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LABOUR-ICELAND: Centre Gives Leg Up to Listless Youth

Lowana Veal

REYKJAVIK, Jan 20 2010 (IPS) - For young Icelanders at a loose end the Fjolsmidjan (multi-workshop) can prove to be a turning point.

Learning skills at Fjolsmidjan Credit: Lowana Veal/IPS

Learning skills at Fjolsmidjan Credit: Lowana Veal/IPS

Set up in 2001, the original idea came from the Red Cross and ran as a pilot project for three years, modelled on Denmark’s ‘production schools’. Two centres now exist in Iceland: the main one in Reykjavik and another in the northern town of Akureyri.

Fjolsmidjan is designed to accommodate youth aged 18-24. Some have dropped out of school, often because of bullying or behavioural problems. Others have completed compulsory schooling but are at a loss as to what to do next. A few have drug problems or spend most of the day sleeping.

A third group consists of unemployed youth with a history of drugs, though if they are active users they cannot attend Fjolsmidjan. Those who lapse are sent to a treatment centre, but may return when they are off narcotics.

The unemployment rate in this age group is around 18 percent, but Fjolsmidjan opens its doors solely to those referred to it by community social workers or by the Directorate of Labour.

Research from other Nordic countries has shown that young people tend to adjust to life on unemployment benefit and lose the motivation to look for work. This is particularly so for those with little or no education above compulsory schooling.

At Fjoldsmidjan the working day begins at 8.30 and finishes at 3.00, with a lunch break and several other mini-breaks in between. A five-minute stint at a computer is an additional bonus for those who have worked efficiently and completed their targets.

Staff, though, have half-hour meetings before and after the hours, the earlier one to plan the day and the other to find out if anyone in the group appears to be acting abnormally. “We go over the events of the day and find out if anything untoward has come up with any of the youngsters – for instance, if one of them is out of sorts,” says Thorbjorn Jensson, director of the centre.

“If we find something amiss, we try to do something about it,” he added.

Jensson has been there from the beginning. “To begin with, we had seven-nine youngsters and all of them worked in the carpentry division,” he says. “Now, though, we have 60-78 in total and six divisions in which they can work.”

The in-house divisions include those for design, handicrafts, cooking, carpentry, electricals, computer applications, packing and car washing.

“When the youngsters first arrive, they make a list of one to three of their favourite choices and we try to abide by them. Sometimes they have to make do with their second or third choice. They can opt to move to another division once they are here, but as things stand this is really only feasible if someone wants to swap with them,” says Jensson.

In reality, the centre should only be able to take in 60 young people. However, a sizeable number are in school for part of the day, allowing Fjolsmidjan to accommodate them. About 20 percent of those on the rolls are girls.

“We encourage those who want to go back to school to take just one to three subjects and see these through to the end. Many have had bad experiences at school and have low self-esteem, so it is important that they take one step at a time,” says Jensson.

“If they take an exam at the end of their chosen subject, they get the course fee refunded by us,” he continues.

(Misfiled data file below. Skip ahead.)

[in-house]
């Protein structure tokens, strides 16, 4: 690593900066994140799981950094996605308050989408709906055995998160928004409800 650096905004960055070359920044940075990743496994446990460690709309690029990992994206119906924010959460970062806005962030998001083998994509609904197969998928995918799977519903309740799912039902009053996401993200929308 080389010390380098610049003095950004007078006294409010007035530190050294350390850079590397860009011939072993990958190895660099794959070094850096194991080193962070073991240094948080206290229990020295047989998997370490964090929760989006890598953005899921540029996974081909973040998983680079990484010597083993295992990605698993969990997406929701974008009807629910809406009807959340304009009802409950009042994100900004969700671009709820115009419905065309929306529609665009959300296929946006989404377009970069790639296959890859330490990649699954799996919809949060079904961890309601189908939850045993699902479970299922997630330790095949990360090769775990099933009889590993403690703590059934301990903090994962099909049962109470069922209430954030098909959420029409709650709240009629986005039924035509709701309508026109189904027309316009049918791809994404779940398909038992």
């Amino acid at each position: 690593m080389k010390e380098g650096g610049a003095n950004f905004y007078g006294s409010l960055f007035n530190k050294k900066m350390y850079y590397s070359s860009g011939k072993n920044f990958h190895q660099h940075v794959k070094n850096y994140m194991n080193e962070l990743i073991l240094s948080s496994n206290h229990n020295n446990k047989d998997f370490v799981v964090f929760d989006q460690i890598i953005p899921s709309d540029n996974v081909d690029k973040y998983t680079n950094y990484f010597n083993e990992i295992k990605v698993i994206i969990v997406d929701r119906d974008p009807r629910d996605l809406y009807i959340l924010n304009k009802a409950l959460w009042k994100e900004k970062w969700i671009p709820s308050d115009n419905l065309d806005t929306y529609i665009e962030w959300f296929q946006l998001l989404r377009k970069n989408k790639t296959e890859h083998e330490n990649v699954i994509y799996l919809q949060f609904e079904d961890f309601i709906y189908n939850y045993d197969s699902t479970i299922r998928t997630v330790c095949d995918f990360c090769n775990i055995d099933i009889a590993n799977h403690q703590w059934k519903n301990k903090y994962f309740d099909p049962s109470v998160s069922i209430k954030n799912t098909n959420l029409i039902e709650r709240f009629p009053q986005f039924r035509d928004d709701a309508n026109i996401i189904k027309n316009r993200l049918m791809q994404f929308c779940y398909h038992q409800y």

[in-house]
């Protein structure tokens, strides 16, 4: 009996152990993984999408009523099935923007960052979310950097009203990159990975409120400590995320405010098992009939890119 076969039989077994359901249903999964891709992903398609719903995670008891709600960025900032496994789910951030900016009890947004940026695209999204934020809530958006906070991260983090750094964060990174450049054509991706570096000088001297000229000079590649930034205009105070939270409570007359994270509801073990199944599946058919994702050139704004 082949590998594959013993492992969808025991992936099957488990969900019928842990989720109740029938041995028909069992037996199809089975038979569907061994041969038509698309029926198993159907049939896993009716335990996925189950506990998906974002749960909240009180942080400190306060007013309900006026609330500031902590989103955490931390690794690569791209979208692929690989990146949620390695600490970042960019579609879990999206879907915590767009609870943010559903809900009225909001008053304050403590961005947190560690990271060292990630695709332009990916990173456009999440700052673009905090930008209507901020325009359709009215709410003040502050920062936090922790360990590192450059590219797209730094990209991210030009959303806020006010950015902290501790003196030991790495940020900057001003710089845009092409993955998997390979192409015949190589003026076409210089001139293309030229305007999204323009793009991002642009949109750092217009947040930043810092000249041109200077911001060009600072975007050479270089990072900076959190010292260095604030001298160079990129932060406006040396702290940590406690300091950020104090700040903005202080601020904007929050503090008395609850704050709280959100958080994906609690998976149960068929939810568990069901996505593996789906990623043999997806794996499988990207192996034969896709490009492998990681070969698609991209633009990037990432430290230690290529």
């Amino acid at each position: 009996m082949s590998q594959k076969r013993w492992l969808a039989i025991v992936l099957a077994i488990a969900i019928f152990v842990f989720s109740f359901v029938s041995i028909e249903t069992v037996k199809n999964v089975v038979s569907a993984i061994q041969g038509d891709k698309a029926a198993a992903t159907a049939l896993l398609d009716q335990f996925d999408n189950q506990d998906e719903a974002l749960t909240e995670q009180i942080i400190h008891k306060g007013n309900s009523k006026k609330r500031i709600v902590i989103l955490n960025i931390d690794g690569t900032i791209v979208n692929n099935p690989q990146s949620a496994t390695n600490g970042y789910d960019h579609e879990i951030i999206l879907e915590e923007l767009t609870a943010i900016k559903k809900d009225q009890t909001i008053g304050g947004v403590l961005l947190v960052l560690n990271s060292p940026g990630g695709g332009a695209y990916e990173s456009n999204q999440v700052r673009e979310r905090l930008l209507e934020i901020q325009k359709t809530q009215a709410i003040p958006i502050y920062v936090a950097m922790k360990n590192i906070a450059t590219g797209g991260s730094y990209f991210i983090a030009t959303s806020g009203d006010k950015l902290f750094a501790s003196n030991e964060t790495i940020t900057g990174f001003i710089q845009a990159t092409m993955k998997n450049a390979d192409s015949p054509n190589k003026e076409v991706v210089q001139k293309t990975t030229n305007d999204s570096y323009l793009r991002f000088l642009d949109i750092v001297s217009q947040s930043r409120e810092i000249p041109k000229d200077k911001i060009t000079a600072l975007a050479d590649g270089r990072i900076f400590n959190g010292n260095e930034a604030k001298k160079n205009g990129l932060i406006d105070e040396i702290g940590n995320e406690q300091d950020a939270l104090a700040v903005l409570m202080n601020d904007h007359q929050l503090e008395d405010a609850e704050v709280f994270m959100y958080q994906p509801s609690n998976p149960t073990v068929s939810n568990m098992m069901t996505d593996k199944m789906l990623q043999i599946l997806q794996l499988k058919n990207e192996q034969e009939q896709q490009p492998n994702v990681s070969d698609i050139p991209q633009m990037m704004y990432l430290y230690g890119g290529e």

About 70 percent of unemployed young people under 25 have only completed compulsory schooling which stops at age 16.

Fjolsmidjan has a waiting list of about 50, twice the number for last year. The increase is attributed to rising unemployment following last year’s financial meltdown. “But at the start of the New Year, about 12 of our youngsters will go back to school, so that will make space for more,” says Jensson.

Asked what the young people do while on the waiting list, Jensson replies, “Nothing. They just hang around.”

When Fjolsmidjan moves to its new premises, it will be able to accommodate 90-100 people. The new centre will be in the vicinity of several large horse-stabling areas, so Jensson says there is a possibility of starting a new division where the focus will be on feeding and grooming horses in the local area.

The centre will also have enough space to set up a paper-shredding machine, again catering to horse owners.

Fjolsmidjan has an 80 percent success rate in returning young people to education or the workplace. One person, Gunnar Eli Sigurjonsson, 27, went through Fjolsmidjan in its early days and now works as a cook in a Reykjavik restaurant.

At the time he was there, there were about 25-30 youngsters at the centre. “I was in a fairly woeful condition – was unemployed, on drugs, did not want to work and was depressed – when I got an offer to go there and try it out,” he told IPS. I was in the car division for about two years but was also sent to several other places, such as the Iceland Handball Association, to do paperwork of various kinds,” he says.

Most young people nowadays stay at Fjolsmidjan for six to eight months before they are gently encouraged to go somewhere else. By this time, they are usually capable of working or studying.

Sigurjonsson stayed on for two years. Why did he stay so long? “I didn’t want to go out into the labour market until I had sufficient maturity to take on the challenges that I might face,” he replied.

When he finally left Fjolsmidjan, he went on to study at the School of Home Economics in East Iceland before starting to work in the restaurant business. Of his fellow Fjolmidjan mates he says: “Most of the people who were with me are working today, and all are doing well.”

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